- Yesterday was World CarFree Day. Did anyone notice? Well, I didn’t drive anywhere, not that I needed to…
- The Green Car Design 12:grn:hrs challenge – to design a green car in a day – is underway. Follow their progress @greencardesign.
- Wired.com’s had a go on-track in the Yokohama HER-02 electric racer which set a Pikes Peak record.
- Autocar editor posts a pro-EV blog (with caveats). Sign o’ the times? Few readers agree.
October 13, 2010 § Leave a comment
- Mercedes is to run a test lease programme for the B-Class F-Cell fuel cell car in San Francisco and Los Angeles, where there are a number of hydrogen suppliers. Up to 100 cars will participate, and the first will go out to early-adopters later this year (Edmunds Green Car Advisor).
- Enterprise is to add 100 CODA electric saloons to its rental fleets in California. Good news for the CODA start-up, which has just begun production though is yet to deliver to customers.
- Norwegian EV-maker Think is preparing its US launch in December and has just marked production of its 2500th City EV. It’s to open a final-assembly facility in Elkhart, Indiana, which will slot in US-sourced componetry including new lithium-ion battery packs. Production for Europe will continue at the Valmet facility in Finland.
August 17, 2010 § Leave a comment
Think has signed a big distribution deal in France with the Mobivia Group’s new O2City division, which manages all-in fleet contracts for supply, servicing, maintenance, recharging/refuelling, insurance, finance and aftersales support of eco-friendly vehicles. This puts Think on the radar for large-scale fleet purchases, and the little Norwegian EV-maker has its eye on contracts with the French postal service, car share schemes and local authorities.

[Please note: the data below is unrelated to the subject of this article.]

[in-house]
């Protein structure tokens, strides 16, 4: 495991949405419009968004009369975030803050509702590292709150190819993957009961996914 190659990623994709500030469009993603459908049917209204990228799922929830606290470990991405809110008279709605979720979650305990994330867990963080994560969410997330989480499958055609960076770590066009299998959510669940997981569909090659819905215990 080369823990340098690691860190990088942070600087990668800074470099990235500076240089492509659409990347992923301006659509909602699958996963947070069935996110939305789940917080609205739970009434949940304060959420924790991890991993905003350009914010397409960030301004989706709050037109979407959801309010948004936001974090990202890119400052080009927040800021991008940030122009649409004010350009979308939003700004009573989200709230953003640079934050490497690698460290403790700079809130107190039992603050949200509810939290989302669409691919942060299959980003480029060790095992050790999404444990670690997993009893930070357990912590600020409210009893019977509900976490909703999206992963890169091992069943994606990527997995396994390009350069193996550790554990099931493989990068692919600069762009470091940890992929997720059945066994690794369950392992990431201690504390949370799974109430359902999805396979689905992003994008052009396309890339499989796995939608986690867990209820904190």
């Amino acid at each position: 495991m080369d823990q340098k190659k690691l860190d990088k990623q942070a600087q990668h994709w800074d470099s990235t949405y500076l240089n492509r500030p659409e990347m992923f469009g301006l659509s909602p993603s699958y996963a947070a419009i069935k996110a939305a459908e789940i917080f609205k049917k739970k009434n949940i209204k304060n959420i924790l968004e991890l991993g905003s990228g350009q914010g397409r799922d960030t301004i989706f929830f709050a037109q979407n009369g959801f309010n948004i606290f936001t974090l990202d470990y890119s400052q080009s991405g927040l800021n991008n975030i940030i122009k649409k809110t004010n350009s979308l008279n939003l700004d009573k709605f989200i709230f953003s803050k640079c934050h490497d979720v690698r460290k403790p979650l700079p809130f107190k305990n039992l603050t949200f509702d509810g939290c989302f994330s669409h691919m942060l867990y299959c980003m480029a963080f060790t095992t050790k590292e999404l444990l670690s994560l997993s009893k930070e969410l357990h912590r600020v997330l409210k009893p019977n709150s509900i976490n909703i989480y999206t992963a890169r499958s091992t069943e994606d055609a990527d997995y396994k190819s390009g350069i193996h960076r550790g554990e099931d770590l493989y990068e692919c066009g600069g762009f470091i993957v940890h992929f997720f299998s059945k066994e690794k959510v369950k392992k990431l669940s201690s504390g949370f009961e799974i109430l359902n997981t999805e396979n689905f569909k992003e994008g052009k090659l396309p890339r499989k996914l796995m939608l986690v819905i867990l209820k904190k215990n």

- It’s the US automotive industry’s version of carbon trading: ZEV credits. California’s CODA Automotive, about to launch a Chinese-built electric saloon in the States, is the first to announce that it has done a deal with “a major global automotive manufacturer” to sell the credits it gets for selling zero-emissions vehicles. It all brings down the overall emissions, I suppose, and selling credits is going to be a valuable way of helping small-scale start-ups such as CODA get off the ground, but I can’t help but think that it just allows the big players to buy their way out of meeting the ZEV requirements (offering such vehicles as a percentage of their own line-ups).
- Sixteen Chinese state-owned businesses have formed an Association of the Electric Vehicle Industry. The companies aim to’set unified standards’ in the short term, and longer-term, co-operate on core technologies and promoting their brands in the global marketplace. The companies involved include the China Changan Automobile Group, China Dongfang Electric Corp., Dongfeng Motor Corp., Beijing Nonferrous Metal Research Institute and, oddly for an EV consortium, the China National Offshore Oil Corporation.